DB2 with BLU Acceleration: A rapid adoption guide

You have probably heard how DB2® with BLU Acceleration can provide performance improvements ranging from 10x to 25x and beyond for analytical queries with minimal tuning. You are probably eager to understand how your business can leverage this cool technology for your warehouse or data mart. The goal of this article is to provide you with a quick and easy way to get started with BLU. We present a few scenarios to illustrate the key setup requirements to start leveraging BLU technology for your workload.

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Naresh Chainani (naresh@us.ibm.com), Senior Software Engineer, IBM

Author Photo: Naresh ChainaniNaresh Chainani has been a senior software engineer in the IBM Portland lab since 2001. His expertise spans several areas of DB2, with a particular emphasis on BLU Acceleration, multitemperature data management, table partitioning, and decimal floating-point. Recently, he led the development of several enhancements to the table partitioning feature in DB2. Prior to that, he led the development of the IEEE-compliant DECFLOAT data type. He frequently interacts with customers either to present or provide consulting assistance in the above areas as well as to seek valuable stakeholder feedback.



Weilin Lu (luw@us.ibm.com), Advisory Software Engineer, IBM

Photo of author Weilin LuWeilin Lu has been working on DB2 UDB products for 13 years, with all of her time dedicated with the Quality Assurance team. Her recent project is with the BLU Acceleration on both system verification testing and functional verification testing. She holds a master's degree of computing and science from McMaster University, Canada, She also holds a master's degree of computer science and electric engineering from Zhejiang University, China. She was an associated professor at Zhejiang University before she moved to North America.



Alexandria Burkleaux (burkleau@us.ibm.com), Manager, IBM

Author photoAlexandria (Alex) Burkleaux is a manager in the IBM Portland Lab, working on DB2 for Linux, UNIX, and Windows. She has worked on DB2 since 2001 as a development engineer, test engineer, and manager on the Table Partitioning feature, SQL Compatibility, HADR and, most recently, BLU Acceleration for DB2. She came to IBM as part of the Informix acquisition. At Informix, she worked as a developer on Informix XPS High Availability, Backup and Restore, and ISV Certification for the X/Open Backup Services API. Alex is an active customer advocate who frequently helps support customers during DB2 Early Release Programs.



Matthias Nicola (mnicola@us.ibm.com ), Senior Technical Staff Member, IBM Silicon Valley Lab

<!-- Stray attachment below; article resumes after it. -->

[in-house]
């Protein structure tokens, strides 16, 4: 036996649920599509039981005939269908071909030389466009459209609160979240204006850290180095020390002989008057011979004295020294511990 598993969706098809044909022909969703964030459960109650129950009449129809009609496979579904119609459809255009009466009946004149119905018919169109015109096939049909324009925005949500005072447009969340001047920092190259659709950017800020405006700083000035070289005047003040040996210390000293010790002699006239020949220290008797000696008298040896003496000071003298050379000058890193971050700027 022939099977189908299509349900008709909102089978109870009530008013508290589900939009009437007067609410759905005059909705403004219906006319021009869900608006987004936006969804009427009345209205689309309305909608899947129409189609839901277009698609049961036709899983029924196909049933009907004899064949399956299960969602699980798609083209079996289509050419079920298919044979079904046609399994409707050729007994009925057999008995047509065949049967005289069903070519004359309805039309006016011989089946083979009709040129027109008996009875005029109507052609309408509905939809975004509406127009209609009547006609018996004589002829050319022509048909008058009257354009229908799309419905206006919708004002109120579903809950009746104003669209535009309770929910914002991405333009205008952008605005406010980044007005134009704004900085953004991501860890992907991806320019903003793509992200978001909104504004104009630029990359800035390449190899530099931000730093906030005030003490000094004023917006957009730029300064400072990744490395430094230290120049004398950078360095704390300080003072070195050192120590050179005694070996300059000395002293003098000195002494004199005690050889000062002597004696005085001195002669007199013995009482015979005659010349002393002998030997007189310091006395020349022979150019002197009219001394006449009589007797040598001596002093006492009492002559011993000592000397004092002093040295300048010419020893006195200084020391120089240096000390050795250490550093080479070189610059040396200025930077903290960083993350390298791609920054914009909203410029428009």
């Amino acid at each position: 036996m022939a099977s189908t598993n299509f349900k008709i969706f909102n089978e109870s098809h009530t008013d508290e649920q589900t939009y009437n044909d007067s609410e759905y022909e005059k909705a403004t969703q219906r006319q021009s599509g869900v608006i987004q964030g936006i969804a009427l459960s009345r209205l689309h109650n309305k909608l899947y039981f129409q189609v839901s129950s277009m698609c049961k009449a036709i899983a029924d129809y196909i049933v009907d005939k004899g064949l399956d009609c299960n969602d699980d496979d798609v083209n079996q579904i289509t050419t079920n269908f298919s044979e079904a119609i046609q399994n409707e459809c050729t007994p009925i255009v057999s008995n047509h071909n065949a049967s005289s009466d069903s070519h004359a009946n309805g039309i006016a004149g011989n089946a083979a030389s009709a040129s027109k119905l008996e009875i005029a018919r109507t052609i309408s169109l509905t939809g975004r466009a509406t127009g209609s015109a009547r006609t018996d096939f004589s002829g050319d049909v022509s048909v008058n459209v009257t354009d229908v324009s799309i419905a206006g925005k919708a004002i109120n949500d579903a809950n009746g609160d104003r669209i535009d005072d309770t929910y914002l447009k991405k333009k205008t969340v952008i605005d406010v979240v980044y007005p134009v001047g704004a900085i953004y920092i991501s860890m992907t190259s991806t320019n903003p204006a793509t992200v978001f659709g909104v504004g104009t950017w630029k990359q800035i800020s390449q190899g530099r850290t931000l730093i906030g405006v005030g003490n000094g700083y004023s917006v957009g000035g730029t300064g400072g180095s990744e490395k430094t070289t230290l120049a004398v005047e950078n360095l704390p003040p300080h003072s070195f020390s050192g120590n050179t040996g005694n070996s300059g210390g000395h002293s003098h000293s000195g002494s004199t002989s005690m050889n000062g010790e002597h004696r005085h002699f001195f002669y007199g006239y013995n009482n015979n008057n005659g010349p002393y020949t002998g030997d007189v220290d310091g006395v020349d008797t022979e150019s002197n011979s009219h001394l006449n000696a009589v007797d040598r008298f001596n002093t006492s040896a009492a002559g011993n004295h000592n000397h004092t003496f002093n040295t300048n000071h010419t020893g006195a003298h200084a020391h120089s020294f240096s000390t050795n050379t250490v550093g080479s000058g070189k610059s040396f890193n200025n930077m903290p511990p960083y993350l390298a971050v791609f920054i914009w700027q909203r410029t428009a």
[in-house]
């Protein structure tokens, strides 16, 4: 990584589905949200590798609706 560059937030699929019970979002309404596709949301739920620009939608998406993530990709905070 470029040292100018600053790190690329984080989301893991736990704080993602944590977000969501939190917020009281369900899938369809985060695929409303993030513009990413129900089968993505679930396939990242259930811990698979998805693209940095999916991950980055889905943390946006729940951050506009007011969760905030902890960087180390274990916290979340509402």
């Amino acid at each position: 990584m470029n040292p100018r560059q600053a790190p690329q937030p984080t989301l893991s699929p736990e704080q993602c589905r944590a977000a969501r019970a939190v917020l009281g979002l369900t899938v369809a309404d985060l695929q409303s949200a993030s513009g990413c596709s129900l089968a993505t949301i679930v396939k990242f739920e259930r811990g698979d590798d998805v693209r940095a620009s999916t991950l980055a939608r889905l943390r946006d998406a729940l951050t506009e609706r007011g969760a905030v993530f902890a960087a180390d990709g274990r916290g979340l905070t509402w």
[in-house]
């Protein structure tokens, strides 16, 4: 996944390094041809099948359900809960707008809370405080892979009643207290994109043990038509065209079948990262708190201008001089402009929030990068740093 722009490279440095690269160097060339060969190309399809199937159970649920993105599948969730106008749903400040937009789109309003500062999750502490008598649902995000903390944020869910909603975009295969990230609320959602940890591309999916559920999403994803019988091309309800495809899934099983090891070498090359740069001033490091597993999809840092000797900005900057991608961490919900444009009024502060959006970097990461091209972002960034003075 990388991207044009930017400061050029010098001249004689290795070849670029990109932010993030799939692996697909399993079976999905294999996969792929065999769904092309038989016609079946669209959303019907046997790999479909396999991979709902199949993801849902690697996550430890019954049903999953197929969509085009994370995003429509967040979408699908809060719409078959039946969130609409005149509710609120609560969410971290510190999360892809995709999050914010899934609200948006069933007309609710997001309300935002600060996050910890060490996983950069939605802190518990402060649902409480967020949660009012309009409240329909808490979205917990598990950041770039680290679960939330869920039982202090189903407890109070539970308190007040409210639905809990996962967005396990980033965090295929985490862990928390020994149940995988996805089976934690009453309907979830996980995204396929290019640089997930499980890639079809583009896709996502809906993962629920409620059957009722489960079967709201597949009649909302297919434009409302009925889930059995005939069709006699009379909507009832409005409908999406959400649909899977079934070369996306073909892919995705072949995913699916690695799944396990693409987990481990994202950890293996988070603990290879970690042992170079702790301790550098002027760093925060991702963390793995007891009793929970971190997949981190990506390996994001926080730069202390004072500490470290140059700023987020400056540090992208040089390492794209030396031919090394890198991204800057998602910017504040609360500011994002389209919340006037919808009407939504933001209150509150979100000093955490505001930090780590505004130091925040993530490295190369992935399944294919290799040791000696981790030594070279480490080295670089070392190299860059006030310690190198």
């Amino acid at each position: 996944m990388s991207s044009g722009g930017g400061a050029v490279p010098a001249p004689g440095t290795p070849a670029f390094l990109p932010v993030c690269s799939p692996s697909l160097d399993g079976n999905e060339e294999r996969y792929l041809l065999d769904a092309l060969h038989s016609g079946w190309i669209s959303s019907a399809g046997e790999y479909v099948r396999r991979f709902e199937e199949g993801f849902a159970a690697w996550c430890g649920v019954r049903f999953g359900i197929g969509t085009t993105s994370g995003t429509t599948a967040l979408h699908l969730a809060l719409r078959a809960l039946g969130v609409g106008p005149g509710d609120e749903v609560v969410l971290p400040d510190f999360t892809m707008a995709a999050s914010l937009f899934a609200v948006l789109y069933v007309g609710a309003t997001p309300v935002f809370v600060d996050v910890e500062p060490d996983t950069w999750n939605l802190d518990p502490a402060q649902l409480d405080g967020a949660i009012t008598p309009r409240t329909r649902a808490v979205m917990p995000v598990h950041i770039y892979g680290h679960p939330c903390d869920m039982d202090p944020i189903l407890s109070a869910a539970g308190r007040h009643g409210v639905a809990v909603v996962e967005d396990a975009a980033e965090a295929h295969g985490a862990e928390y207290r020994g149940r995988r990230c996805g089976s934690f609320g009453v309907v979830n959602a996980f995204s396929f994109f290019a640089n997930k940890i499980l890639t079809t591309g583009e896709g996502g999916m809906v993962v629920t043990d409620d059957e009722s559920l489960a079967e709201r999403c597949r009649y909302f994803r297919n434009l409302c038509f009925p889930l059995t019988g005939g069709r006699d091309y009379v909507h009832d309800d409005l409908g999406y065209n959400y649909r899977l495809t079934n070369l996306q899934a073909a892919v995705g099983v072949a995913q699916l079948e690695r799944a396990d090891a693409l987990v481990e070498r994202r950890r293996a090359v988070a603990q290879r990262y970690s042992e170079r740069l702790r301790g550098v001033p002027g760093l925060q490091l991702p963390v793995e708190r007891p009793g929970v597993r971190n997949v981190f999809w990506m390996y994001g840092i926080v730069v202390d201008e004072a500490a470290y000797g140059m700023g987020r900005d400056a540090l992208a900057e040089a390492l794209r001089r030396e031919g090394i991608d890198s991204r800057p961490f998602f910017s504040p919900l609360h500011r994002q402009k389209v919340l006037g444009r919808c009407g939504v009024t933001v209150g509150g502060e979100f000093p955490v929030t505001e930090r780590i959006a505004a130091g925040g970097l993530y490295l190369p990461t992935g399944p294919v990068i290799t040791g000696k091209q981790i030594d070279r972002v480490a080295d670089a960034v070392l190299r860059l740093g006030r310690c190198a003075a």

Author photo: Matthias NicolaMatthias Nicola is a senior technical staff member at IBM's Silicon Valley Lab in San Jose, CA. He focuses on DB2 performance and benchmarking, XML, temporal data management, in-database analytics, BLU Acceleration, and other emerging technologies. He also works closely with customers and business partners to help them design, optimize, and implement DB2 solutions. Previously, Matthias worked on data warehouse performance at Informix Software.



19 September 2013

Also available in Chinese

Introduction

In this article, we introduce DB2 with BLU Acceleration and demonstrate how you can start leveraging BLU technology for your applications and data. We walk you through several scenarios for adopting BLU:

For each scenario, examples illustrate the ease with which BLU can be integrated into your business. We also show you the basics of configuring and evaluating the performance of your system. Finally, we explain some of the principles behind the technology to help you get the best compression and performance for your workload via good utilization of your hardware resources. This article is based on BLU capabilities as of DB2 10.5.0.1 (10.5 Fix Pack 1).

What is BLU Acceleration?

BLU Acceleration technology combines ease of use with unprecedented storage savings and performance acceleration for analytic workloads. This section gives an overview of the innovative in-memory, CPU, and I/O optimizations behind the BLU Acceleration technology.

Some of the key ideas that constitute BLU Acceleration technology include:

Ease of use: BLU Acceleration is designed to be very simple to use. From a DBA's perspective, you simply load and go! There are no secondary objects, such as indexes or MQTs, that need to be created to improve query performance. BLU Acceleration provides good out-of-the-box performance for analytic workloads.

Column-organized tables: Column-organized tables store each column on a separate set of pages on disk. Organizing data by column on disk reduces the amount of I/O needed for processing queries because only columns that are referenced in a query need to be accessed. Columnar organization favors analytic queries that access a large number of values from a subset of the columns and make heavy use of aggregations and joins. Only the column data needed to process the query is loaded into memory from disk. By materializing columns as late as possible, BLU takes advantage of filtering from predicates, leading to significant I/O savings. Finally, unlike some other vendors, BLU does not require all the active data to be loaded in memory before it can start executing the SQL.